When my husband and I first were matched with our son, Jet, we didn’t know a whole lot about the world of pediatric cardiology and congenital heart defects.
Our son was born with heterotaxy (complete abdominal situs inversus) with left atrial isomerism, functional polysplenia, interrupted inferior vena cava, partial endocardial cushion defect, tricuspid and mitral valve defects, pulmonary hypertension, and a single/common atrium — of which the majority were repaired or improved with surgery in China thanks to the gift of hope from Morning Star.
But CHD is rarely a one and done surgery; it’s a lifelong battle of bravery and strength for the individual, their families, and their medical team.
So once we had his file we did our due diligence and consulted with our local children’s hospital, the Children’s Hospital of Illinois (CHOI), which happens to have an actual CHD clinic. We called on a Friday in March 2016 just before closing, and one of the doctors agreed to meet with us the following Monday after hours to interpret the file so that we would know what sort of treatment plan, if any, would be needed to submit our Letter of Intent.
We took the information we learned, wrote our LOI, and did what many adoptive parents recommend at that point: hoped for the best. The fact that we had a complete care CHD clinic not even fifteen minutes away from our home was entirely lost on us. At that point, we were just happy to have actual facts and data (my husband is an engineer) explained to us. We were entering into this whole new world, and didn’t realize how consuming it could be.
My goal is not to make this post about Jet (although indirectly it is because without Jet we wouldn’t know them) but instead about these very special people in our lives.
We came home in June 2016, and since we’ve been home, we’ve seen the cardiologists more than we’ve seen our own families, and that’s no exaggeration. (To be fair, our family is not local. My mother and mother-in-law I’m sure would want you to know that.)
For a while, his primary cardiologist was calling almost on a weekly basis with whatever new test results or updates he had on Jet when we first came home. Since then, we’ve had numerous tests and procedures, like a liver/spleen function test and abdominal ultrasound, Holter monitors, EKGs, echos, office visits, an MRI, multiple hospitalizations, one heart catheterization with stent placement, one open heart surgery with a bonus surgery a few days later, a pacemaker, and medications changed, added, subtracted, and then added again. We know our every six month visits that we recently graduated to will someday go back to every three, and then possibly every one month. We know Jet will need surgery again.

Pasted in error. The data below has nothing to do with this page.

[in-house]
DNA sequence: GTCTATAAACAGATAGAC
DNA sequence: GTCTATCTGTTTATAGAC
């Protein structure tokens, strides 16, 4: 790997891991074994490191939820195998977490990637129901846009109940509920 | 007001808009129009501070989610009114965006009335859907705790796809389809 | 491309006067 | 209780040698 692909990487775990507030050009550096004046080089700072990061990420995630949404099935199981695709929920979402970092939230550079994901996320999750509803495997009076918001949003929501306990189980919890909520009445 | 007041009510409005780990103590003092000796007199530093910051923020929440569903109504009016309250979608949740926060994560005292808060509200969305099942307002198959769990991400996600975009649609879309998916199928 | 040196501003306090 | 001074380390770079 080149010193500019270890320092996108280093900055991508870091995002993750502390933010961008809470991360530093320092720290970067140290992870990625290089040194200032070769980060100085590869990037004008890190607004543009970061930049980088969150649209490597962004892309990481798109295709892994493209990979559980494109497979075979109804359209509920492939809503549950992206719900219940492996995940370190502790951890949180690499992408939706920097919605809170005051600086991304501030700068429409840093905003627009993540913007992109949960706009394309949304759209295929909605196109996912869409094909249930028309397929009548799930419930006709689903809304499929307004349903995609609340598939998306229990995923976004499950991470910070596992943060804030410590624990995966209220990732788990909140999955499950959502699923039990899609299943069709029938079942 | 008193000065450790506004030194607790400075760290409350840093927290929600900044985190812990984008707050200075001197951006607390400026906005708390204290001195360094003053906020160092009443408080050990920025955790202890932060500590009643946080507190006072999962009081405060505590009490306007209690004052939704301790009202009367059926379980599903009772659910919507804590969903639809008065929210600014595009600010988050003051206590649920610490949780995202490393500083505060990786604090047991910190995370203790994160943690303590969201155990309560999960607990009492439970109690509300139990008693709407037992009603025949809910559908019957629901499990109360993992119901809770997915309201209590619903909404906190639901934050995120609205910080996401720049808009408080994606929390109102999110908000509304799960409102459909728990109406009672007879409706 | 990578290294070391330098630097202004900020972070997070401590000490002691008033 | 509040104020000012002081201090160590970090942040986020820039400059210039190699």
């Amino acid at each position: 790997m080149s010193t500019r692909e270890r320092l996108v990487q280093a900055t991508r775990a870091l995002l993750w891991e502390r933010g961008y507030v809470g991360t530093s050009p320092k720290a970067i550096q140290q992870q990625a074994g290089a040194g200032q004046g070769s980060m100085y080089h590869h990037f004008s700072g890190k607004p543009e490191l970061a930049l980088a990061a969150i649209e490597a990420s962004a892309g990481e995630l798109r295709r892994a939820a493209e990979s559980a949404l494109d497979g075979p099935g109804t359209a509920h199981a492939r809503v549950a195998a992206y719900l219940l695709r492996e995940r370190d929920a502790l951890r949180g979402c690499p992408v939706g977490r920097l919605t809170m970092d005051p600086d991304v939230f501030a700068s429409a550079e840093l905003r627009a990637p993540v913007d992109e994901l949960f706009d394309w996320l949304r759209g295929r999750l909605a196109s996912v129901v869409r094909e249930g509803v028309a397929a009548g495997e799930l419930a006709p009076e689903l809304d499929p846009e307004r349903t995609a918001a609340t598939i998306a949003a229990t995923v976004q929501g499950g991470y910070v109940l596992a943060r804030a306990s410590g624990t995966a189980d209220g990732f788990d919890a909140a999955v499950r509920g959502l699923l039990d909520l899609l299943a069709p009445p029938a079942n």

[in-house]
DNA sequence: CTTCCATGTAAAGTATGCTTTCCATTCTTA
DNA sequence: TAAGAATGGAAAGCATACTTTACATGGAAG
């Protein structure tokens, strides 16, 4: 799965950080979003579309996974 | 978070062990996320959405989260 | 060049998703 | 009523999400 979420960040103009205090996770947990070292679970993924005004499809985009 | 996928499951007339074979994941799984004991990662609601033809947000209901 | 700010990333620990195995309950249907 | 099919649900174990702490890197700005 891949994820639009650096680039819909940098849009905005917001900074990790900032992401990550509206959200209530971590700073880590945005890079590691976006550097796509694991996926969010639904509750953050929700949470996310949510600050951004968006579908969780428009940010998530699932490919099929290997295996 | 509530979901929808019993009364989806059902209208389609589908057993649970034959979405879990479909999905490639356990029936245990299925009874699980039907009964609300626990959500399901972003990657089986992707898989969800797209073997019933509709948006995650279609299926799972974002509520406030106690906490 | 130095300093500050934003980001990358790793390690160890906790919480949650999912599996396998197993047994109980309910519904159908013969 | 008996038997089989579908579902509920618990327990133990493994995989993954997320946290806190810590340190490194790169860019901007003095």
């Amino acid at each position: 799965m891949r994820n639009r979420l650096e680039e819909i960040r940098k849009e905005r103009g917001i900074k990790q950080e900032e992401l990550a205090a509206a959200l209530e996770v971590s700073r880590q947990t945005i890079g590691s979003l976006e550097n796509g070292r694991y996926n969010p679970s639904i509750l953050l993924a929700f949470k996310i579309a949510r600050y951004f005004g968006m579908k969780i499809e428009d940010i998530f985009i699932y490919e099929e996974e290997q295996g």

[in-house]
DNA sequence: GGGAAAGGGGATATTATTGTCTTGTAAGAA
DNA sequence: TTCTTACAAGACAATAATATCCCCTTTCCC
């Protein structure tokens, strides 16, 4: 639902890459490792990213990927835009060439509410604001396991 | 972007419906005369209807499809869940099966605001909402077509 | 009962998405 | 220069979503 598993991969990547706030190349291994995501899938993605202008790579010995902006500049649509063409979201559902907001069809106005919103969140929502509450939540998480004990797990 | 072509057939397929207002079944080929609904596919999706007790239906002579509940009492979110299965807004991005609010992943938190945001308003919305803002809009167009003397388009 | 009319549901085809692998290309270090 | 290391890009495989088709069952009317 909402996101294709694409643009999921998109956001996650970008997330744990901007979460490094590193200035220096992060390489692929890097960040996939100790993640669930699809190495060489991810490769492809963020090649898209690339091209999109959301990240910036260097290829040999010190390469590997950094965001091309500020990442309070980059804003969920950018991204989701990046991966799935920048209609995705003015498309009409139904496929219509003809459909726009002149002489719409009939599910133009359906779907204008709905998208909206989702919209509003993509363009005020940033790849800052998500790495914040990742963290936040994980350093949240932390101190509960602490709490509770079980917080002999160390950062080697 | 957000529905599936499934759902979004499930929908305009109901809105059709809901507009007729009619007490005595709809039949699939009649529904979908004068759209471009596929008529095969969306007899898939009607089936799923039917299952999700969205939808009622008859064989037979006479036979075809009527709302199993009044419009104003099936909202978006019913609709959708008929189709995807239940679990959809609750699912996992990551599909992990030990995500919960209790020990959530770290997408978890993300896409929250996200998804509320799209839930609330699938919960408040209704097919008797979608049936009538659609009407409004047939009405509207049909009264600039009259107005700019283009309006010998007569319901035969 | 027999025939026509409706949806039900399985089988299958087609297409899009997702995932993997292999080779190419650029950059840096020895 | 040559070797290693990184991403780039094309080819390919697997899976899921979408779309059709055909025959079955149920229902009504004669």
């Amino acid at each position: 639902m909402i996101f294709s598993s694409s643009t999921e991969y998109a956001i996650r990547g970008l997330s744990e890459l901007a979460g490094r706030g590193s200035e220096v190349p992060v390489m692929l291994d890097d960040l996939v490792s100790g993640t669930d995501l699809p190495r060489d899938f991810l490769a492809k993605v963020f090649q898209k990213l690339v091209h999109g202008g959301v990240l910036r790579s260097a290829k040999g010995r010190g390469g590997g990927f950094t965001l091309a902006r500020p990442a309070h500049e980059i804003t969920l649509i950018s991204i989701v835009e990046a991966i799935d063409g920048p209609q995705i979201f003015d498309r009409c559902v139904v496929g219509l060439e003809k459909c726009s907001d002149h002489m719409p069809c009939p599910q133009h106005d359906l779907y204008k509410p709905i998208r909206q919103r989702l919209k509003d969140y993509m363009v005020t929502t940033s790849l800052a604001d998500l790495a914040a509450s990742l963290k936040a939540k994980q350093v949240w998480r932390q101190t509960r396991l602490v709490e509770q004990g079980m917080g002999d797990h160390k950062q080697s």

There is no “maybe”. It’s a fact.
We’re still by no means experts, but what’s important is that we trust our experts, with our son’s actual life. And that’s no small feat.
When you bring home your child with CHD, you may already have a plan in place with a cardiologist that has reviewed the file, especially if your child is unrepaired or in need of immediate intervention. Jet was medically stable because again, most of his repairs were already done, so we had time. Of course, we started with the CHD clinic at CHOI where we had his file originally reviewed, but after we were home we still did our research.
We asked questions on social media, and made friends with other heart families. We looked at the US News Report for best hospitals with pediatric cardiology programs. We looked at our hospital and other hospitals’ STS (Society of Thoracic Surgeons) scores. We read up on Jet’s cardiologists: where they went to school, where they did their fellowships, what their specialties are, where their interests lie, etc. We looked at other cardiologists and at their credentials, and compared. And finally, last but not least, we looked at Jet’s needs, both in the short and long term.
Everyone has their own ways of finding care, and I know we could have found another hospital that would meet Jet’s needs, but we knew that the team of doctors here on Jet’s case were more than capable.